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Open Access Thesis
Master of Science (M.S.)
Year Degree Awarded
Month Degree Awarded
Colorectal cancer is the third most common cancer and the fourth most common cause of cancer-related death in the world. The global burden of colorectal cancer is also expected to increase by 60%, to over 2.2 million new cases and 1.1 million annual deaths, by the year 2030. Jackfruit is known for its packed nutrition including many antioxidants: vitamin C, carotenoids and flavanones. It has also been used in traditional medicine due to its potential protection against many chronic diseases. However, there is limited research studying the potential effect of jackfruit on colorectal cancer. Here, we used a well-established AOM/DSS mice model to investigate the impact of jackfruit-derived extracts on colitis-associated colorectal cancer. After 6-week treatment with diet containing 480 ppm jackfruit-derived extracts, the mice showed significantly alleviated colon tumorigenesis with a 46% decrease in tumor numbers of each mouse compared to vehicle group (2.1 ± 0.31 for 480 ppm jackfruit-derived fraction group vs 3.9 ± 0.67 for vehicle group, P < 0.05). The expression of the pro-inflammatory cytokines (Il-6 and Inf- γ) and pro-tumorigenic genes (Axin2, Vegf, Myc and Pcna) was also decreased in the group consuming 480 ppm jackfruit-derived extracts compared to the vehicle group. Together the results suggest that the consumption of jackfruit-derived extracts could protect against colitis-associated colorectal carcinogenesis in mice.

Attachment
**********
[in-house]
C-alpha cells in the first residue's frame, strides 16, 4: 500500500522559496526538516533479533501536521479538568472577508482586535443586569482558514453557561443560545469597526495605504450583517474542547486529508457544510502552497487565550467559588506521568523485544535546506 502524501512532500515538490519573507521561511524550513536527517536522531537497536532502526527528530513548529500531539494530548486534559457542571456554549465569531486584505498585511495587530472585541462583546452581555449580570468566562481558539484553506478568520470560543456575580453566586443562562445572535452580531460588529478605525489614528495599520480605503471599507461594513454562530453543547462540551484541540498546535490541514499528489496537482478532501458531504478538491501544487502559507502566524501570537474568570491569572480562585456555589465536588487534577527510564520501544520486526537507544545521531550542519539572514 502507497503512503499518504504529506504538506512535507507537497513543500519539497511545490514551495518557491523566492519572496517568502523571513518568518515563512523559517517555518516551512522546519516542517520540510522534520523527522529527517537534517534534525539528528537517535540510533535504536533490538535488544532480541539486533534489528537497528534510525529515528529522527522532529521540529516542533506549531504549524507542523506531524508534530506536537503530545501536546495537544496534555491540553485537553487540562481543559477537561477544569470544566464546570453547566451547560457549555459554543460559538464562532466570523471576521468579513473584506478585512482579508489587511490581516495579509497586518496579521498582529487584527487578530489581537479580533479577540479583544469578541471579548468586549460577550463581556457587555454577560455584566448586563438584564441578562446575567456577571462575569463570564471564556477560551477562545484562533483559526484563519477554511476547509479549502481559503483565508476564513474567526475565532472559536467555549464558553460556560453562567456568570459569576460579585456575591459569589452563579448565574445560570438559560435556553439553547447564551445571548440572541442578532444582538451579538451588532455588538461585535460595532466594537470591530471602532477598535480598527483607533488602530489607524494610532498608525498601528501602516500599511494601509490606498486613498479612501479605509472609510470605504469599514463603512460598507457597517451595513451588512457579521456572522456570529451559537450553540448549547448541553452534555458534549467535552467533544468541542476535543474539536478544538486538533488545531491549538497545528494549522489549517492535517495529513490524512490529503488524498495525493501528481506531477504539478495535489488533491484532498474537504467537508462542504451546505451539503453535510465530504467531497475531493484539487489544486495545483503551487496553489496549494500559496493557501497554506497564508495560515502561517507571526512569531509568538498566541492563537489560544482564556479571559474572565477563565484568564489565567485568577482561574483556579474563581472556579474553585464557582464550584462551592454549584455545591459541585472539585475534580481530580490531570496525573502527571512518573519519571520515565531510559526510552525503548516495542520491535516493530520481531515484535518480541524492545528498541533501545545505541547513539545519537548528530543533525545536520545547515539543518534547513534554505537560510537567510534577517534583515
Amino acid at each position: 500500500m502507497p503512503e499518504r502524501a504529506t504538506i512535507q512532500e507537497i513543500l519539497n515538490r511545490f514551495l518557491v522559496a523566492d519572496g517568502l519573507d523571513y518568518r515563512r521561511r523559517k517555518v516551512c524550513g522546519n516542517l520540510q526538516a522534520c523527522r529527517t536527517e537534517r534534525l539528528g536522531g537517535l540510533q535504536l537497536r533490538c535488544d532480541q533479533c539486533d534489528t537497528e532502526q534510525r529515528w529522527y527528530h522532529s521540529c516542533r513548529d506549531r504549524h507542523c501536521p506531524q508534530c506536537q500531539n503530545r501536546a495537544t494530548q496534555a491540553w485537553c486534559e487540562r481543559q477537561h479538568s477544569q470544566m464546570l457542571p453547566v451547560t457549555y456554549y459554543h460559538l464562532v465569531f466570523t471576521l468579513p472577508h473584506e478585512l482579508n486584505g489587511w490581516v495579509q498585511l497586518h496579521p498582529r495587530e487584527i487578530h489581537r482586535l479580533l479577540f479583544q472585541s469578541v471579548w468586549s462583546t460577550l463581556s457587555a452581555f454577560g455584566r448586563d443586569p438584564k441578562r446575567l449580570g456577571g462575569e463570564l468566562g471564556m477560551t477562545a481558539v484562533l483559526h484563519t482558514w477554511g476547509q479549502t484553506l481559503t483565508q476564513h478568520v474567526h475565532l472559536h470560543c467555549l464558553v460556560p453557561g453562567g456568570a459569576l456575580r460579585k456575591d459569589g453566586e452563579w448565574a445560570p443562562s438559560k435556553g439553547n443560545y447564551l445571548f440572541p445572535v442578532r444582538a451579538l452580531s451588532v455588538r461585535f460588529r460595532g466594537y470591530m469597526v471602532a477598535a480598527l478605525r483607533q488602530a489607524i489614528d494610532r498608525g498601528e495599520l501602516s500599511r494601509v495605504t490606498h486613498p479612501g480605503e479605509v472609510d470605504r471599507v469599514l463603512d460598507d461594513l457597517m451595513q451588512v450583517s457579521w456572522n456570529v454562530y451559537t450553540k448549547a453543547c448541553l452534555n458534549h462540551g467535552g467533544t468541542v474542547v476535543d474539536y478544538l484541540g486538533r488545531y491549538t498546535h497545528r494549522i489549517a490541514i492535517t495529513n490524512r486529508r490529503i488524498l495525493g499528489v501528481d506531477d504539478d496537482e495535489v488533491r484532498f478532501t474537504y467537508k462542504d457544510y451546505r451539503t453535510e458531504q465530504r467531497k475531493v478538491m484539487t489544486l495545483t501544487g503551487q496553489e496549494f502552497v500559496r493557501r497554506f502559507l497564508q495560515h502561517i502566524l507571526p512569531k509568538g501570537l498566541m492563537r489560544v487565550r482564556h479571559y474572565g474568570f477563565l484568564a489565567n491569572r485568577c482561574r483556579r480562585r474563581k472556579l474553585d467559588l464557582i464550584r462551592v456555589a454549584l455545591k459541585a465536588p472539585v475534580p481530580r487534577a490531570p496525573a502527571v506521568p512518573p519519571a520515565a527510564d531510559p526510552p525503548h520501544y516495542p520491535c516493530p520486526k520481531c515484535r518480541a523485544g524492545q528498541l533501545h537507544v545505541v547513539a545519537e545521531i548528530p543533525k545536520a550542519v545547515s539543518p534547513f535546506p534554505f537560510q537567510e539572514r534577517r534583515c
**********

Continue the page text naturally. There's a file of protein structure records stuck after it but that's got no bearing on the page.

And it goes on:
Lin, Jingwen, "Effect of Jackfruit-Derived Extract Consumption on Colitis-Associated Colon Tumorigenesis in Mice" (2020). Masters Theses. 974.